‘Los Angeles is not a city but a series of suburban approaches to a city that never materializes.’ More by accident than any kind of plan, one of the early features of this blog has been the relationship between word and image. And so, to follow that theme, I thought I’d write about a novel set in Hollywood.
A screenwriter, director and biographer, as well as a novelist, Gavin Lambert was a lover to Nicholas Ray, and counted amongst his friends Lindsay Anderson, Karel Reisz, Paul Bowles and Natalie Woods. One way or another, he became engrained in the Hollywood of the fifties and early sixties. And, like the best writers, he remained as open as a camera to everything around him. The Slide Area joins Nathaniel West’s The Day of the Locust in being a Hollywood novel which eschews a classical Hollywood structure. Hard to imagine Robert McKee working himself up over this series of interconnected short stories or character portraits. Perhaps that’s what every scriptwriter longs for from their dream novel: to start playing a game without so many rules.
Episodic and ruminative, with a pleasing equivocacy, Lambert’s novel follows the stories of a group of characters whose only link is a narrator who works as a Hollywood scriptwriter. Unnamed, and essentially a featureless proxy for the author, he retains a necessary air of blankness as he trawls around town either on errands for or evading the characters he describes. An old school friend gone wrong, who wants to spend his life on the beach. A faded blind Countess, deluded into thinking she is travelling the world by her predatory nieces. An aspiring actress (of course). A successful star. Sooner or later, the Vaseline will be wiped from the lens, and each of them will be revealed as corrupted, even dangerous. They appear fleetingly within each other’s stories, the background cast who we know a little too much about for comfort. Some of them die, only to reappear in a separate section. The title comes from the areas around Los Angeles where the cliffs sweep away, sometimes taking the ground from under people’s feet. ‘Nothing belongs except the desert soil and the gruff eroded-looking mountains to the north. Because the earth is desert, its surface always has a terrible dusty brilliance.’ The pun of the title is clear: LA is a city where the characters slide down morality, losing touch with those closest to them, losing touch with themselves.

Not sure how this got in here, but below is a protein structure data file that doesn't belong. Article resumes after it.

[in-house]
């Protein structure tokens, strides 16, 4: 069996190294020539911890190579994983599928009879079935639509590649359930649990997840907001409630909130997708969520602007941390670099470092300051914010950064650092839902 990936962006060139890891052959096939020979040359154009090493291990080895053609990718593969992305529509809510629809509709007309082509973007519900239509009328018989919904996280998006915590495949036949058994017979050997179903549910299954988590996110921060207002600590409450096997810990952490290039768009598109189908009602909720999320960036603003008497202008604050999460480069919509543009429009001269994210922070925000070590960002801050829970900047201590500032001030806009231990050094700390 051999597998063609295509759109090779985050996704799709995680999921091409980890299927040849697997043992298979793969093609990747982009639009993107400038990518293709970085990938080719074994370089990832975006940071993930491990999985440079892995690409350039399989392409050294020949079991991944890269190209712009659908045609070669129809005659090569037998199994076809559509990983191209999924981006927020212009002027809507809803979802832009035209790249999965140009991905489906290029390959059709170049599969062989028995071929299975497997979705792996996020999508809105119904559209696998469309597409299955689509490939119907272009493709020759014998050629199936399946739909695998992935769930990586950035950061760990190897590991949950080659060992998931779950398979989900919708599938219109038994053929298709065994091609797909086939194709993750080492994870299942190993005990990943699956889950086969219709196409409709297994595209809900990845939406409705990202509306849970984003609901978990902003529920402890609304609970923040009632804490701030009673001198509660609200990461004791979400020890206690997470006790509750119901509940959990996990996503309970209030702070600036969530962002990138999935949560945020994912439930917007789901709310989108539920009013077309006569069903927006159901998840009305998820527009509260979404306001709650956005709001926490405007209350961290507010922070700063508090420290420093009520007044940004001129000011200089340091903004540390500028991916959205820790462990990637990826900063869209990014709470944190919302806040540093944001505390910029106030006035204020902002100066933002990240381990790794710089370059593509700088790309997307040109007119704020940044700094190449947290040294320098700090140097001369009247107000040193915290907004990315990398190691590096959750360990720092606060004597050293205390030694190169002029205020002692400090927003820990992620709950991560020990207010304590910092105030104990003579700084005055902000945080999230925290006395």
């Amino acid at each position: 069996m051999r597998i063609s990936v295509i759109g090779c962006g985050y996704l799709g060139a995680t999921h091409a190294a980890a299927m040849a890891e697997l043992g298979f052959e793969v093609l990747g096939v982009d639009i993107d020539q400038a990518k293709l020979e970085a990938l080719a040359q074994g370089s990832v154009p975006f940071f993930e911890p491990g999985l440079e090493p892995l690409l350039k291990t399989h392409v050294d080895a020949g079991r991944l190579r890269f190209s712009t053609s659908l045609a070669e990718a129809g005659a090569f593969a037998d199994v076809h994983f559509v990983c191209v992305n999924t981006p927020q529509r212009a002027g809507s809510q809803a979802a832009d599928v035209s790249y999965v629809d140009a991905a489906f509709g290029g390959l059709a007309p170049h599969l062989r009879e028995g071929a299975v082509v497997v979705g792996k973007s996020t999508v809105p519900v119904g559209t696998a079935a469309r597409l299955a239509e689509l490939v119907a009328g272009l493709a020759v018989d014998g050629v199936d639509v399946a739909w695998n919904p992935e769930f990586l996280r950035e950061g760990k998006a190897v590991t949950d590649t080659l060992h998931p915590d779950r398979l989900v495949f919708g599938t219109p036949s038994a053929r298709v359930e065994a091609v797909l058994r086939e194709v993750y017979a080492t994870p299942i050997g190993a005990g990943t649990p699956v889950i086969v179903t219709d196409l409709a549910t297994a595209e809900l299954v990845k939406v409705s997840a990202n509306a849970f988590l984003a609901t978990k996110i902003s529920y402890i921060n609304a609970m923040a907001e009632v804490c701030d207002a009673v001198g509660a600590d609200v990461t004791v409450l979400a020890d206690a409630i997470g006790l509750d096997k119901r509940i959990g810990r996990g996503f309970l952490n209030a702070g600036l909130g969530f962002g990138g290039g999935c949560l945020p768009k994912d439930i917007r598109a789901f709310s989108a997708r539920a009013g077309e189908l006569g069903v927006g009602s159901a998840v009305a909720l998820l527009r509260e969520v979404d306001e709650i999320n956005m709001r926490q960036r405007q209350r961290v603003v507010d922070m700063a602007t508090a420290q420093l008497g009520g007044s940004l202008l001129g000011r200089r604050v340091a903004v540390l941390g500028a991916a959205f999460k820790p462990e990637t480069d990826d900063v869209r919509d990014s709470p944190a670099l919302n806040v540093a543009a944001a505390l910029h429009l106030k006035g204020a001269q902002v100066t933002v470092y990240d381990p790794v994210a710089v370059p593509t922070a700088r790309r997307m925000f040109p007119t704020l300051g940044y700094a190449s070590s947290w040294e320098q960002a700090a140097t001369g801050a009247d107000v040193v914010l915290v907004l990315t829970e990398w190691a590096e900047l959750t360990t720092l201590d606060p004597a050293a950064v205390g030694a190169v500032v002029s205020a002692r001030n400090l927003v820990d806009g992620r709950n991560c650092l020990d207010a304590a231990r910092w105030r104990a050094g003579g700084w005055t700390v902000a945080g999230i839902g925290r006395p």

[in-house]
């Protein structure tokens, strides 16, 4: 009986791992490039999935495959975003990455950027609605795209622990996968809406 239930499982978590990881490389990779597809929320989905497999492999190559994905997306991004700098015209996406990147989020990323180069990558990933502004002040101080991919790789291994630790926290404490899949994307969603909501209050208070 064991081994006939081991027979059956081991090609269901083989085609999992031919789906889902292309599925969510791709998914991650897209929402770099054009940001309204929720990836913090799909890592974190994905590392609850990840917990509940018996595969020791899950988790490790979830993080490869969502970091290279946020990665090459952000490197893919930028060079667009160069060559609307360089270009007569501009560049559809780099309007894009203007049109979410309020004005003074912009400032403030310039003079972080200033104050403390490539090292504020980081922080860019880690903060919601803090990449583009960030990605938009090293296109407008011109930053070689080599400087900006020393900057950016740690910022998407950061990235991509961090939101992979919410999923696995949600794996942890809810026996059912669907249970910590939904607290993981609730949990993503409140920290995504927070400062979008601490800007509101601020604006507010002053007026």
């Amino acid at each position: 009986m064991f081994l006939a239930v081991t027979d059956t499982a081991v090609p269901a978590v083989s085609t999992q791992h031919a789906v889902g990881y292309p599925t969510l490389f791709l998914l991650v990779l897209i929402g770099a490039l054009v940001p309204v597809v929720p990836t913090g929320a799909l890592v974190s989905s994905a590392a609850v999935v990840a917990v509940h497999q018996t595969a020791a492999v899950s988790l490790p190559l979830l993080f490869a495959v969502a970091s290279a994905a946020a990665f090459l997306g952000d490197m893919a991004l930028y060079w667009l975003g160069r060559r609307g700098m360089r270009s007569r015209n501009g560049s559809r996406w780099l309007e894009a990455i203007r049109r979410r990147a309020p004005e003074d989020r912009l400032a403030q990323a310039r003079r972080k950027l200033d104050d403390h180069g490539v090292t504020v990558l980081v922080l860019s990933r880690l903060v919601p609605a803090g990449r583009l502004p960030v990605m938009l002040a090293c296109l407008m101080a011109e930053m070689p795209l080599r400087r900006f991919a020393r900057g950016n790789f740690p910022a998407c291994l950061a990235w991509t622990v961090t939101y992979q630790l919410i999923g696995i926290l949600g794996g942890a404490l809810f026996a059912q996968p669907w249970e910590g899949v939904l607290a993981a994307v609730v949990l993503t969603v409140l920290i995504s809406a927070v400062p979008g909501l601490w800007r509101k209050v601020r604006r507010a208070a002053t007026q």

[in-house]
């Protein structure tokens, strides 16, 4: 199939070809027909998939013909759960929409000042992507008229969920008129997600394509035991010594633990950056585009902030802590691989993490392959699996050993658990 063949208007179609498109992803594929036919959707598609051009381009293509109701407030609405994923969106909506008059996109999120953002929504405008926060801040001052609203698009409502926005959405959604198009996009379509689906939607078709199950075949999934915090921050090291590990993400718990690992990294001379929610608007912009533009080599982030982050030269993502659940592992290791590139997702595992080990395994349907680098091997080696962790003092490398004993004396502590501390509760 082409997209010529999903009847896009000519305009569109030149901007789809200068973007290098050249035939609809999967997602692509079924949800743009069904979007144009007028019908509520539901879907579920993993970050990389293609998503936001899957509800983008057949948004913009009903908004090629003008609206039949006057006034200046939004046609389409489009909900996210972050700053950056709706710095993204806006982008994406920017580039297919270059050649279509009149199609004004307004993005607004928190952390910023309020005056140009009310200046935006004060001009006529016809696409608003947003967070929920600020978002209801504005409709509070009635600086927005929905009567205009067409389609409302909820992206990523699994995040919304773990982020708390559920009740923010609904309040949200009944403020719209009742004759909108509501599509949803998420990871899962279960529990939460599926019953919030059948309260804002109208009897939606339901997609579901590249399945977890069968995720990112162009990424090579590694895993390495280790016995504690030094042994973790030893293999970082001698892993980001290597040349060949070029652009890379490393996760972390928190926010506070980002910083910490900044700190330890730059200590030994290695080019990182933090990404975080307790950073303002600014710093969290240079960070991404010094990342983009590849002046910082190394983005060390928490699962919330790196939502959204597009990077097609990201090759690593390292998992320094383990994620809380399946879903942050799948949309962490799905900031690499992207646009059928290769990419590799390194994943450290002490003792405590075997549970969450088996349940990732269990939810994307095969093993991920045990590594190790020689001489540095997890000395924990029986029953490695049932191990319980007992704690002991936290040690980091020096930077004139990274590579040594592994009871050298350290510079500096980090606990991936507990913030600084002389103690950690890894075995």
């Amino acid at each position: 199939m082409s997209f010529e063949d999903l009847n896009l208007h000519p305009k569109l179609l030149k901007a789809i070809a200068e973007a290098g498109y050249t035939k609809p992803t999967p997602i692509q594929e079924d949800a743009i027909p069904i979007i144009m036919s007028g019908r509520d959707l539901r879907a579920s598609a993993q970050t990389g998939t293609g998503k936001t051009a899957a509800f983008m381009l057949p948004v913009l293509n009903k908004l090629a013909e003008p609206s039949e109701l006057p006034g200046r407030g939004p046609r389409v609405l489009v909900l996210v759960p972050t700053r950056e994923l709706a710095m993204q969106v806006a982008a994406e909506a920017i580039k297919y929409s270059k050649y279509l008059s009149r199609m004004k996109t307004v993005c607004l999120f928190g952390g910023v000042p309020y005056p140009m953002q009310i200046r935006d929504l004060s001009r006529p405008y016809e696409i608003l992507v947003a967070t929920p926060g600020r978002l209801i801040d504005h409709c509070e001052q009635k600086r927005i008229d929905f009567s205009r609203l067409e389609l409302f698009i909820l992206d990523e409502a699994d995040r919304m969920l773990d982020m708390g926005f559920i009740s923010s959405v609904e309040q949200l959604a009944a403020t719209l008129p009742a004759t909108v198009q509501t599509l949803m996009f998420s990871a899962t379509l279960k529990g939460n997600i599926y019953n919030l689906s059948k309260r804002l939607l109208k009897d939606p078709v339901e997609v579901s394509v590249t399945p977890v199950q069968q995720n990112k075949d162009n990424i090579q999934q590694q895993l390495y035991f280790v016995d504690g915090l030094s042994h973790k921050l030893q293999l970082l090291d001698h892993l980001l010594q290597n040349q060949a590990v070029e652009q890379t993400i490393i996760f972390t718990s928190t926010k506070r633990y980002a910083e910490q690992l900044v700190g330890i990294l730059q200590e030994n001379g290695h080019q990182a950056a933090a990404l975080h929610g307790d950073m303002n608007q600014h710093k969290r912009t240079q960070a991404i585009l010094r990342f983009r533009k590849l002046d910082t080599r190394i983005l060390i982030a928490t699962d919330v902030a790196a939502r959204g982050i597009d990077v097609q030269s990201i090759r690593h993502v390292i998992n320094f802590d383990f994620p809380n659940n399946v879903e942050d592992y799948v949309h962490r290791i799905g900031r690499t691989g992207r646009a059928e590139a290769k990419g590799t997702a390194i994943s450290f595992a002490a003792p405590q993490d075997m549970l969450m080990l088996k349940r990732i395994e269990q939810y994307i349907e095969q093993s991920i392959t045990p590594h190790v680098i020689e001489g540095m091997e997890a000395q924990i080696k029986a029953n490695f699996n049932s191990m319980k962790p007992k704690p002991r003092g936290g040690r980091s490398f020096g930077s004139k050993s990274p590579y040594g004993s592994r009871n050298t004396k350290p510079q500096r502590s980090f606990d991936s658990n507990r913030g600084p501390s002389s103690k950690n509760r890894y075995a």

Suitably, The Slide Area is finally a novel about Los Angeles: an examination of the absence at the heart of the city, the ‘no there, there’ of Gertrude Stein’s famous description. ‘The city was nothing but empty streets, traffic lights winking at empty intersections, but stranger than other cities at this hour because there seemed more cars than houses.’ In fact, LA is depicted as having the same blankness as the narrator. It is the city itself which joins the characters together. Undeniably there, sometimes disappearing in its totality, the city is the true narrator of urban lives. The houses are real because they exist and people use them for eating and sleeping and making love, but they have no style of their own and look as if they’ve been imported from half a dozen different countries.’